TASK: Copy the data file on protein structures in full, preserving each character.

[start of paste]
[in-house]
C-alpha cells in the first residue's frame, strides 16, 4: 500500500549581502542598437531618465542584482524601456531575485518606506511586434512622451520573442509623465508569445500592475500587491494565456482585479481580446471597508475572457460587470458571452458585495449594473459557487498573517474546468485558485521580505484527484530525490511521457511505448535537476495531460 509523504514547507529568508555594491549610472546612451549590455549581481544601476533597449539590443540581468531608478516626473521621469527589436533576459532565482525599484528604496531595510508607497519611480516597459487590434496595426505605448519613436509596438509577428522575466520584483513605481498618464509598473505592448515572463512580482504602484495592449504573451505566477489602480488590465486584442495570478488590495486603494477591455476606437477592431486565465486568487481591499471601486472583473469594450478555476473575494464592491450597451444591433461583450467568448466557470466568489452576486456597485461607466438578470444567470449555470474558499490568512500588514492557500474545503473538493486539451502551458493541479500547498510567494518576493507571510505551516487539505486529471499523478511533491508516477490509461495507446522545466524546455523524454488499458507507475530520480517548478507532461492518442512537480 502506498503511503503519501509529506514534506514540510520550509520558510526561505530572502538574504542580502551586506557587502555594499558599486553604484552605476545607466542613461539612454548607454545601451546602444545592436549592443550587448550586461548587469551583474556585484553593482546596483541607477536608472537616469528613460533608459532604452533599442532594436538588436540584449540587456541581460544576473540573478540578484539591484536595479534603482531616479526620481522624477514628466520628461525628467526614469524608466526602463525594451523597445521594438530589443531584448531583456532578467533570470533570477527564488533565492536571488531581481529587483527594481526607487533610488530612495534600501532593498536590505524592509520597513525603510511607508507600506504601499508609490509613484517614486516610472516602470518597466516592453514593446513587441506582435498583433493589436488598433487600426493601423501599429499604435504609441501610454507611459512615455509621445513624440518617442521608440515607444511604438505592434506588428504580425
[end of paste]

[in-house]
C-alpha cells in the first residue's frame, strides 16, 4: 500500500549581502542598437531618465542584482524601456531575485518606506511586434512622451520573442509623465508569445500592475500587491494565456482585479481580446471597508475572457460587470458571452458585495449594473459557487498573517474546468485558485521580505484527484530525490511521457511505448535537476495531460 509523504514547507529568508555594491549610472546612451549590455549581481544601476533597449539590443540581468531608478516626473521621469527589436533576459532565482525599484528604496531595510508607497519611480516597459487590434496595426505605448519613436509596438509577428522575466520584483513605481498618464509598473505592448515572463512580482504602484495592449504573451505566477489602480488590465486584442495570478488590495486603494477591455476606437477592431486565465486568487481591499471601486472583473469594450478555476473575494464592491450597451444591433461583450467568448466557470466568489452576486456597485461607466438578470444567470449555470474558499490568512500588514492557500474545503473538493486539451502551458493541479500547498510567494518576493507571510505551516487539505486529471499523478511533491508516477490509461495507446522545466524546455523524454488499458507507475530520480517548478507532461492518442512537480 502506498503511503503519501509529506514534506514540510520550509520558510526561505530572502538574504542580502551586506557587502555594499558599486553604484552605476545607466542613461539612454548607454545601451546602444545592436549592443550587448550586461548587469551583474556585484553593482546596483541607477536608472537616469528613460533608459532604452533599442532594436538588436540584449540587456541581460544576473540573478540578484539591484536595479534603482531616479526620481522624477514628466520628461525628467526614469524608466526602463525594451523597445521594438530589443531584448531583456532578467533570470533570477527564488533565492536571488531581481529587483527594481526607487533610488530612495534600501532593498536590505524592509520597513525603510511607508507600506504601499508609490509613484517614486516610472516602470518597466516592453514593446513587441506582435498583433493589436488598433487600426493601423501599429499604435504609441501610454507611459512615455509621445513624440518617442521608440515607444511604438505592434506588428504580425